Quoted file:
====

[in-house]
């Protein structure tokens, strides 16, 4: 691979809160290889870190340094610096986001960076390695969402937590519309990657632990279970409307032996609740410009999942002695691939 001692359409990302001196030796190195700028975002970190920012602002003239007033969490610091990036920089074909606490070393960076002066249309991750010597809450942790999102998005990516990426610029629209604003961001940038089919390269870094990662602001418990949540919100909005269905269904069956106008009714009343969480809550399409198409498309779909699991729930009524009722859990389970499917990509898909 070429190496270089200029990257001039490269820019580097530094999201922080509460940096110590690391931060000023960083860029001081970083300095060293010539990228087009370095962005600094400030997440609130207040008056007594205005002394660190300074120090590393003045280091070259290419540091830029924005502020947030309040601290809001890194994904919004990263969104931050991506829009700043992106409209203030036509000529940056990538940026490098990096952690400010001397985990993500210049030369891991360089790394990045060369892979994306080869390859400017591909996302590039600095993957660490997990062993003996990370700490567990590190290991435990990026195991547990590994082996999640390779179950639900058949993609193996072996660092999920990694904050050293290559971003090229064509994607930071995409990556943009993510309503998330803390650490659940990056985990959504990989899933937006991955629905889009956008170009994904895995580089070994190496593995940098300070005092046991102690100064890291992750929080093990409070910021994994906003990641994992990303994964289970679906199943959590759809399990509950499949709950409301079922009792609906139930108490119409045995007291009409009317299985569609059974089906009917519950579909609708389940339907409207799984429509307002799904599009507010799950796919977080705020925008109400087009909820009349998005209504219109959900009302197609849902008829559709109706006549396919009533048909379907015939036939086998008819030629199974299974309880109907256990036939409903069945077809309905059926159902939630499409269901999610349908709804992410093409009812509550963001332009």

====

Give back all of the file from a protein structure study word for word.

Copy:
[in-house]
């Protein structure tokens, strides 16, 4: 691979809160290889870190340094610096986001960076390695969402937590519309990657632990279970409307032996609740410009999942002695691939 001692359409990302001196030796190195700028975002970190920012602002003239007033969490610091990036920089074909606490070393960076002066249309991750010597809450942790999102998005990516990426610029629209604003961001940038089919390269870094990662602001418990949540919100909005269905269904069956106008009714009343969480809550399409198409498309779909699991729930009524009722859990389970499917990509898909 070429190496270089200029990257001039490269820019580097530094999201922080509460940096110590690391931060000023960083860029001081970083300095060293010539990228087009370095962005600094400030997440609130207040008056007594205005002394660190300074120090590393003045280091070259290419540091830029924005502020947030309040601290809001890194994904919004990263969104931050991506829009700043992106409209203030036509000529940056990538940026490098990096952690400010001397985990993500210049030369891991360089790394990045060369892979994306080869390859400017591909996302590039600095993957660490997990062993003996990370700490567990590190290991435990990026195991547990590994082996999640390779179950639900058949993609193996072996660092999920990694904050050293290559971003090229064509994607930071995409990556943009993510309503998330803390650490659940990056985990959504990989899933937006991955629905889009956008170009994904895995580089070994190496593995940098300070005092046991102690100064890291992750929080093990409070910021994994906003990641994992990303994964289970679906199943959590759809399990509950499949709950409301079922009792609906139930108490119409045995007291009409009317299985569609059974089906009917519950579909609708389940339907409207799984429509307002799904599009507010799950796919977080705020925008109400087009909820009349998005209504219109959900009302197609849902008829559709109706006549396919009533048909379907015939036939086998008819030629199974299974309880109907256990036939409903069945077809309905059926159902939630499409269901999610349908709804992410093409009812509550963001332009």